Share the video for new single, “Pebbledash”
Debut album The Power of Rocks, due 7th May on Upset The Rhythm
BUFFET LUNCH are a Scottish group who make it their mission to craft satisfyingly imperfect pop songs filled with imagery and humour. Having already received support from Gideon Coe and Steve Lamacq on BBC6Music, today they share new single “Pebbledash”.
Taking the form of a list over a repetitive rhythm, “Pebbledash” is “a brief look at the absurdity of profiling voters” and the video was created by the band’s own Perry O’Bray, featuring contributions from artists Joshua Roland, Matthew Silcox, Simple Millad, Charlie Sheppard, Josh Aitken, Panos Baras, Andrew Kerr, and The Artsy Vice Show.
Perry explains, “Each voter group idea as ridiculous as the last, the video aims to present the strange detatchedness most politicians have from the ‘common voter’ whether that is the ‘mondeo man’ of Blair’s Britain or the ‘Essex man’ credited with Thatcher’s success. The offensive generalised view of the ‘Everyman/woman’ in different forms across 40 years of British politics. For the video we got in touch with friends and artists we admire and asked them to depict their version one of the names to create a really varied surreal view of inside the politicians head.”
At just shy of 1 minute 30 seconds, Buffet Lunch showcases their quick-paced angular, darting dynamic creations. Focusing on the gritty and ardent instrumentation fighting the powerful vocal notes. “Pebbledash” is a fun and melodic composition combining melody and obscurity.
Buffet Lunch are about to release one of the most highly anticpated album releases of 2021, and the second track they’ve revealed keeps us so enthralled. Buffet Lunch are a collective of noise punks that unite their vision to create another bold, consuming track which is destined to become infectious. Hit repeat.
Buffet Lunch’s elementary parts are Perry O’Bray (Vocals/Keys/Guitar), Neil Robinson (Bass), John Muir (Lead Guitar) & Luke Moran (Drums), united by a shared love of music on the ABBA-to-Beefheart axis. These four ricochet between Glasgow and Edinburgh, creating music that bristles with DIY spirit and upbeat wonkiness. Their tracks are vigorous excursions, meandering into clattersome terrain as often as hiking up into the breezy, melodious foothills. The desire to lead the listener along a curious tale helps tie things together, showcasing a lyrical playfulness that pins down their puzzle of sound.
Having been an active band for a few years, playing regularly north of the border with like-minds such as Irma Vep, Robert Sotelo and Kaputt, Buffet Lunch spent early 2020 working on the follow-up to their two EPs on Permanent Slump. The fruits from such labour bore out as the band’s debut album The Power of Rocks.
The Power of Rocks was recorded in a Crofters cottage/studio on the banks of Upper Loch Fyne in Argyll, over four nights and five days at the beginning of March 2020, before Covid-19 made itself such an ongoing concern. Days fell into a pattern of long sessions and long meals. The album came together as a luminous mix of Buffet Lunch’s live chestnuts, some sparky recent songs and some new material entirely written and recorded in situ. All tracks were recorded by Neil Robinson acting as the in-house engineer.
As the seriousness of the virus and talk of national lockdowns developed – there was a feeling of anticipation more than fear in the air, but being holed up in cottage in a wild corner of Scotland surrounded by snowy mountains still took on an apocalyptic feel, albeit an apocalypse where the band were safe and overdubbing vocals. After leaving the cottage, reality (as it must) set in and finishing the album became a more remote task. Over the following months, an extended period of listening awarded the recordings a deeper realisation, as they bounced between band members computers.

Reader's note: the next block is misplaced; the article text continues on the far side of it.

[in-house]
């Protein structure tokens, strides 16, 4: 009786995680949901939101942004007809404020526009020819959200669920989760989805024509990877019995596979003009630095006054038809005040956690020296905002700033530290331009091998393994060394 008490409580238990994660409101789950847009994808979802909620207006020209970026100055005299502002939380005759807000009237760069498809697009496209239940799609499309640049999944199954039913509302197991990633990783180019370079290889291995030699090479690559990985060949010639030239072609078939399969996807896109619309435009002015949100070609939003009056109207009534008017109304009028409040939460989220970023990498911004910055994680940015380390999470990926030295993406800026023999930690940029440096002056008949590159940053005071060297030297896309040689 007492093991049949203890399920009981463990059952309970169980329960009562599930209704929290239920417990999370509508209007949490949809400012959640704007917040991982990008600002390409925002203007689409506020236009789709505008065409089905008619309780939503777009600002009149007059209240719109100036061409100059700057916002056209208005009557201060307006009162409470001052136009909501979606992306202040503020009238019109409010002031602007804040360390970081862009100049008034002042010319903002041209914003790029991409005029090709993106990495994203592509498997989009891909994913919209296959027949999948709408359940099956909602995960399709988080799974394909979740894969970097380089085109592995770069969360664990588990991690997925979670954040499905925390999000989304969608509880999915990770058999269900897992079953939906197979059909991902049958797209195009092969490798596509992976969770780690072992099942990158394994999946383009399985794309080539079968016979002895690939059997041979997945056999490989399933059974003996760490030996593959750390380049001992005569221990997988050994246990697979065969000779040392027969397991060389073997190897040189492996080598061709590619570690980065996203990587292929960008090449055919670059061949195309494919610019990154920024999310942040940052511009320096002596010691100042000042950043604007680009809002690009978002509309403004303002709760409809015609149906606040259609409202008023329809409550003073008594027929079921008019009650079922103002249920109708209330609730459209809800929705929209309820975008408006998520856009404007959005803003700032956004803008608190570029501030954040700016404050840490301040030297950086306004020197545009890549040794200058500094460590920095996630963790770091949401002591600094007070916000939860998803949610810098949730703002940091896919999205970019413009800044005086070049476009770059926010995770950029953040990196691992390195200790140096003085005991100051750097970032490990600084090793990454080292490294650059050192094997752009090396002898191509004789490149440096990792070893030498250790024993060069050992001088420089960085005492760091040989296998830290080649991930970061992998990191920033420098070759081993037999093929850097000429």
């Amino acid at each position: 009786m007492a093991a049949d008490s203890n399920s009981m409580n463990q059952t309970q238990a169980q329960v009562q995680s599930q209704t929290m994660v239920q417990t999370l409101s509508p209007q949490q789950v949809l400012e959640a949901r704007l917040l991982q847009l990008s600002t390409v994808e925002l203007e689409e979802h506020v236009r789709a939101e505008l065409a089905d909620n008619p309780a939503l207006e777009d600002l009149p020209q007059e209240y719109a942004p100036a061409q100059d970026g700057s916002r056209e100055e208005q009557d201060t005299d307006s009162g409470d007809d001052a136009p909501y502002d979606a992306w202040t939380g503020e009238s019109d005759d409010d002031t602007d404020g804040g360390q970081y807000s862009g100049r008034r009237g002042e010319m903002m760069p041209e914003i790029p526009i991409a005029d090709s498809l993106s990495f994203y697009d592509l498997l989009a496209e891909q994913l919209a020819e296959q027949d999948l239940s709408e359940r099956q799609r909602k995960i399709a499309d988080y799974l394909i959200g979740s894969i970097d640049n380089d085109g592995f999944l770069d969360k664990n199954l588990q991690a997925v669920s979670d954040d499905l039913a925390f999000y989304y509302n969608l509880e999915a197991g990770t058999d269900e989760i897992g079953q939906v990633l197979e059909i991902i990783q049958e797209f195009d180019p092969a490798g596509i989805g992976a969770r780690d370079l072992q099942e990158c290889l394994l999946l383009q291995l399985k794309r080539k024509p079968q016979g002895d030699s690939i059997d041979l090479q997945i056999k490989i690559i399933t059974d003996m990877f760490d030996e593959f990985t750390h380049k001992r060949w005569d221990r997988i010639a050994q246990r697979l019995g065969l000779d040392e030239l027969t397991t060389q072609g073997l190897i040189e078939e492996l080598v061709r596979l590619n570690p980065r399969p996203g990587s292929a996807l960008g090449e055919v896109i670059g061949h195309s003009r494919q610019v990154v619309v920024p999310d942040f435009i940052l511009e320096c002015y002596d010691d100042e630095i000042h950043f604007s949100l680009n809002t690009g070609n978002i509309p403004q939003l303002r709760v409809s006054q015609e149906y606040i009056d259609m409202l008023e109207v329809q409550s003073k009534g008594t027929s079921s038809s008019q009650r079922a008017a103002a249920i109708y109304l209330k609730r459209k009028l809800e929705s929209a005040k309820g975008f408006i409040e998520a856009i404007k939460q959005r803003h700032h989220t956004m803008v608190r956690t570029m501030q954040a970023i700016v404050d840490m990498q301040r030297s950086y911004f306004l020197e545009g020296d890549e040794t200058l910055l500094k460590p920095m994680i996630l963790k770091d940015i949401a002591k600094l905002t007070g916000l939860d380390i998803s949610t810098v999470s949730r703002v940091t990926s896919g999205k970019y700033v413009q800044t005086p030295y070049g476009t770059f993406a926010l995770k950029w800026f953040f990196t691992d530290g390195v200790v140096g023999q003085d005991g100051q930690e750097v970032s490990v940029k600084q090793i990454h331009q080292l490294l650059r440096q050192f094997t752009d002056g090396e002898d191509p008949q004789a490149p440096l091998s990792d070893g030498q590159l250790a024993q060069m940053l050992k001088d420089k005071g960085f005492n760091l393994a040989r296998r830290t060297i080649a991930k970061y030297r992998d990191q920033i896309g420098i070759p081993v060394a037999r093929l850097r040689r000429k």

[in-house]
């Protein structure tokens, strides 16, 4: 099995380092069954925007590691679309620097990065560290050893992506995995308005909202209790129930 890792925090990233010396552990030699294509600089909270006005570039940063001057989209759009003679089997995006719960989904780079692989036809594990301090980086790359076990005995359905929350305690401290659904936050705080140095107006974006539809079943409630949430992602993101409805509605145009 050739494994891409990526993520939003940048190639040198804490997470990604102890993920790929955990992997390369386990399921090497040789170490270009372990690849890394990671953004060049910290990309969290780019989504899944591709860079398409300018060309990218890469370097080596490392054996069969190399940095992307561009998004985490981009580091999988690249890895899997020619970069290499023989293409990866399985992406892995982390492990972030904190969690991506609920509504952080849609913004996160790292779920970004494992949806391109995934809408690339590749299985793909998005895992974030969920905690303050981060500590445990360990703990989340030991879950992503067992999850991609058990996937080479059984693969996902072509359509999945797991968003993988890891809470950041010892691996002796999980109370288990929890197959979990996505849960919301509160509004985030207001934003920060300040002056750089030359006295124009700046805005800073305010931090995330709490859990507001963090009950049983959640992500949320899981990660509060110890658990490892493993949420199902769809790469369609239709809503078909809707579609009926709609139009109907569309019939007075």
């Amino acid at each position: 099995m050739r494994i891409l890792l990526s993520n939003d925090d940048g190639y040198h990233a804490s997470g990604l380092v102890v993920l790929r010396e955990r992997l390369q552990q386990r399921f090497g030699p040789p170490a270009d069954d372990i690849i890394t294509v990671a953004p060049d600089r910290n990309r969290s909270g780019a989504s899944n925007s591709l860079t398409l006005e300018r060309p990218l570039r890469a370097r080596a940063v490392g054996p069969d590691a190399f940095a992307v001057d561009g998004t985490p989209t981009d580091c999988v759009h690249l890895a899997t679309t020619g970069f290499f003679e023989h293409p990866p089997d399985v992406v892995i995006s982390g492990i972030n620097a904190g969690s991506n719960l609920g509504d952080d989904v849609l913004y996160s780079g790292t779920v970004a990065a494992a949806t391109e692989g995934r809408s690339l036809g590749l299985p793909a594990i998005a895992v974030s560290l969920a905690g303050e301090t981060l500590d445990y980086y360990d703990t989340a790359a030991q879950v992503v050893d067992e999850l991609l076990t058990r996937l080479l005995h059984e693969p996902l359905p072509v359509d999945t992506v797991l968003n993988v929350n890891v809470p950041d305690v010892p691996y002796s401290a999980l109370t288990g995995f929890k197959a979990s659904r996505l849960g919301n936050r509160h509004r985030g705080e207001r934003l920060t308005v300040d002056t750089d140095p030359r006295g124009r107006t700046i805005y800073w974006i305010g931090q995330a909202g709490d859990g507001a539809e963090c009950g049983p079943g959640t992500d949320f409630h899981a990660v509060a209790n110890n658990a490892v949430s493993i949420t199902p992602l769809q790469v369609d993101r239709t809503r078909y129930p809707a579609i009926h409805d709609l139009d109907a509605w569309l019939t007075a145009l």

The Power of Rocks rattles along like a short-story collection, exploring a variety of narratives. When it comes to the music itself, Perry describes their approach as “see what happens” but admits to a preference for simple synth melodies, plenty of percussion, and prickly guitar-parts. ‘Red Apple Happiness’ opens the album with a dizzy swagger, guitars and keyboard notes swirling in forays whilst its lyric tackles notions of social bravado. ‘Orange Peel’ follows equally serpentine with its blattering tune and jagged, yet jolly melodic twists.
The themes across the album are wide-ranging and personal, from irritation with out of touch politicians (‘Pebbledash’), to love letters to seaside living (‘Bladderwrack’), to even the frailty and confusion of old age (‘Said Bernie’, ‘It Helps to Know’). Title track ‘The Power of Rocks’ is an ode to the power of nature sunk within a rolling wave of cheery jangle. “Do you believe in the power of rocks when the sun is too hot on your face?” sings Perry as the song zigzags with consequence.
Buffet Lunch’s debut album accomplishes a lot in its brief 38 minutes. It stuns and startles, intrigues and entwines, drawing the listener further into its characterful world. When asked about any intent posed with this debut record Perry confides that “we hope people can hear the joy the band had making the album and the curiosity and frustration that went into the writing. There was no process or design, but there is detail, and deliberateness in our wish to explore and create.” It’s this attentive focus alongside a keen sense of humour that really sets Buffet Lunch apart, with ideas darting wilfully to and from the poignant truths at hand.
‘The Power Of Rocks’ will be released on May 7th through Upset The Rhythm digitally and as a limited edition 180g orange vinyl LP too.
01. Red Apple Happiness
02. Orange Peel
04. The Power Of Rocks
06. Ten Times
07. Looking At Liz Talent’s Chair
08. Said Bernie
09. It Helps To Know (Time Moves)
10. He Wore Two Hats
11. Ashley’s New Haircut